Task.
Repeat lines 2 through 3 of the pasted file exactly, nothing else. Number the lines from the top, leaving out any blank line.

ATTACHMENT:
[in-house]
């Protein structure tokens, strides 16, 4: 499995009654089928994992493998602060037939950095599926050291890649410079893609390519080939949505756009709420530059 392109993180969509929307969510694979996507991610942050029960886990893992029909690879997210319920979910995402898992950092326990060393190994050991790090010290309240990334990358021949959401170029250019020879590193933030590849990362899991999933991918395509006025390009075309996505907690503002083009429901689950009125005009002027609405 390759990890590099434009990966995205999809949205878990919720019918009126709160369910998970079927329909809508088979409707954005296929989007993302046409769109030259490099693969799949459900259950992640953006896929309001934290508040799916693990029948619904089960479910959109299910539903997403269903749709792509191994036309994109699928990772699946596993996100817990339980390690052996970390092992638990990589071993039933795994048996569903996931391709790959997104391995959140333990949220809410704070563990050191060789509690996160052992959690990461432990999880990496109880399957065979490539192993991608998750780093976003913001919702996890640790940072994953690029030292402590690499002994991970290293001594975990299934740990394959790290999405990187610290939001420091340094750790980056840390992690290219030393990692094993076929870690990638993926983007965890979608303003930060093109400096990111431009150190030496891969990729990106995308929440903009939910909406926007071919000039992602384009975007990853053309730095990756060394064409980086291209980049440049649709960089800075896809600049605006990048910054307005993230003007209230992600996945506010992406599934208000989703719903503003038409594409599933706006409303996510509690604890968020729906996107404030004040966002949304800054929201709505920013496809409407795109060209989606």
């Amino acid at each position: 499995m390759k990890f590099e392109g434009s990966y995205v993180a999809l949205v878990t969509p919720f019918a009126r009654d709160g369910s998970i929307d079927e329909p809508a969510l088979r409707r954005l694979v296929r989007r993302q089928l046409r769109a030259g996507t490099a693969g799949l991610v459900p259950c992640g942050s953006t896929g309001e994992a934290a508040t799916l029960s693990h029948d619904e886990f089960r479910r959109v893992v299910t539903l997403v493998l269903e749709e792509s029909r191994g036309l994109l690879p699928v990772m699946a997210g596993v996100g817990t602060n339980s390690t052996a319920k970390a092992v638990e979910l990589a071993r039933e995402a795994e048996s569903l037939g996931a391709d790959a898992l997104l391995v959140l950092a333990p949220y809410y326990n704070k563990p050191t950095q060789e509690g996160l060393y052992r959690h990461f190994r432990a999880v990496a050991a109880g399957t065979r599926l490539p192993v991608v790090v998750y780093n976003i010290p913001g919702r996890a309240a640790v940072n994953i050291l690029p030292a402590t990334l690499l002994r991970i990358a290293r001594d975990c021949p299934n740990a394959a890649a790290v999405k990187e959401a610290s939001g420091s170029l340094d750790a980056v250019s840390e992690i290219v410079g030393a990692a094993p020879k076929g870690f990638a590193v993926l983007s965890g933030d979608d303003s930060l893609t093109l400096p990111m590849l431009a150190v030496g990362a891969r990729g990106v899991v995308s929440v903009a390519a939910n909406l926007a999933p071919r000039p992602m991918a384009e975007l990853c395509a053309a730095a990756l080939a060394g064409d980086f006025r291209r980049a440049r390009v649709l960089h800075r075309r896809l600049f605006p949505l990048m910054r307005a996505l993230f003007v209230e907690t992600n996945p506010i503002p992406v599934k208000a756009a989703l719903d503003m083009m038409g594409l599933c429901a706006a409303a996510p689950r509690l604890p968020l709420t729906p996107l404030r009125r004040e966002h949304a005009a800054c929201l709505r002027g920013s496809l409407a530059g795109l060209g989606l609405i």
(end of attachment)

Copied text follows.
């Protein structure tokens, strides 16, 4: 499995009654089928994992493998602060037939950095599926050291890649410079893609390519080939949505756009709420530059 392109993180969509929307969510694979996507991610942050029960886990893992029909690879997210319920979910995402898992950092326990060393190994050991790090010290309240990334990358021949959401170029250019020879590193933030590849990362899991999933991918395509006025390009075309996505907690503002083009429901689950009125005009002027609405 390759990890590099434009990966995205999809949205878990919720019918009126709160369910998970079927329909809508088979409707954005296929989007993302046409769109030259490099693969799949459900259950992640953006896929309001934290508040799916693990029948619904089960479910959109299910539903997403269903749709792509191994036309994109699928990772699946596993996100817990339980390690052996970390092992638990990589071993039933795994048996569903996931391709790959997104391995959140333990949220809410704070563990050191060789509690996160052992959690990461432990999880990496109880399957065979490539192993991608998750780093976003913001919702996890640790940072994953690029030292402590690499002994991970290293001594975990299934740990394959790290999405990187610290939001420091340094750790980056840390992690290219030393990692094993076929870690990638993926983007965890979608303003930060093109400096990111431009150190030496891969990729990106995308929440903009939910909406926007071919000039992602384009975007990853053309730095990756060394064409980086291209980049440049649709960089800075896809600049605006990048910054307005993230003007209230992600996945506010992406599934208000989703719903503003038409594409599933706006409303996510509690604890968020729906996107404030004040966002949304800054929201709505920013496809409407795109060209989606």
């Amino acid at each position: 499995m390759k990890f590099e392109g434009s990966y995205v993180a999809l949205v878990t969509p919720f019918a009126r009654d709160g369910s998970i929307d079927e329909p809508a969510l088979r409707r954005l694979v296929r989007r993302q089928l046409r769109a030259g996507t490099a693969g799949l991610v459900p259950c992640g942050s953006t896929g309001e994992a934290a508040t799916l029960s693990h029948d619904e886990f089960r479910r959109v893992v299910t539903l997403v493998l269903e749709e792509s029909r191994g036309l994109l690879p699928v990772m699946a997210g596993v996100g817990t602060n339980s390690t052996a319920k970390a092992v638990e979910l990589a071993r039933e995402a795994e048996s569903l037939g996931a391709d790959a898992l997104l391995v959140l950092a333990p949220y809410y326990n704070k563990p050191t950095q060789e509690g996160l060393y052992r959690h990461f190994r432990a999880v990496a050991a109880g399957t065979r599926l490539p192993v991608v790090v998750y780093n976003i010290p913001g919702r996890a309240a640790v940072n994953i050291l690029p030292a402590t990334l690499l002994r991970i990358a290293r001594d975990c021949p299934n740990a394959a890649a790290v999405k990187e959401a610290s939001g420091s170029l340094d750790a980056v250019s840390e992690i290219v410079g030393a990692a094993p020879k076929g870690f990638a590193v993926l983007s965890g933030d979608d303003s930060l893609t093109l400096p990111m590849l431009a150190v030496g990362a891969r990729g990106v899991v995308s929440v903009a390519a939910n909406l926007a999933p071919r000039p992602m991918a384009e975007l990853c395509a053309a730095a990756l080939a060394g064409d980086f006025r291209r980049a440049r390009v649709l960089h800075r075309r896809l600049f605006p949505l990048m910054r307005a996505l993230f003007v209230e907690t992600n996945p506010i503002p992406v599934k208000a756009a989703l719903d503003m083009m038409g594409l599933c429901a706006a409303a996510p689950r509690l604890p968020l709420t729906p996107l404030r009125r004040e966002h949304a005009a800054c929201l709505r002027g920013s496809l409407a530059g795109l060209g989606l609405i």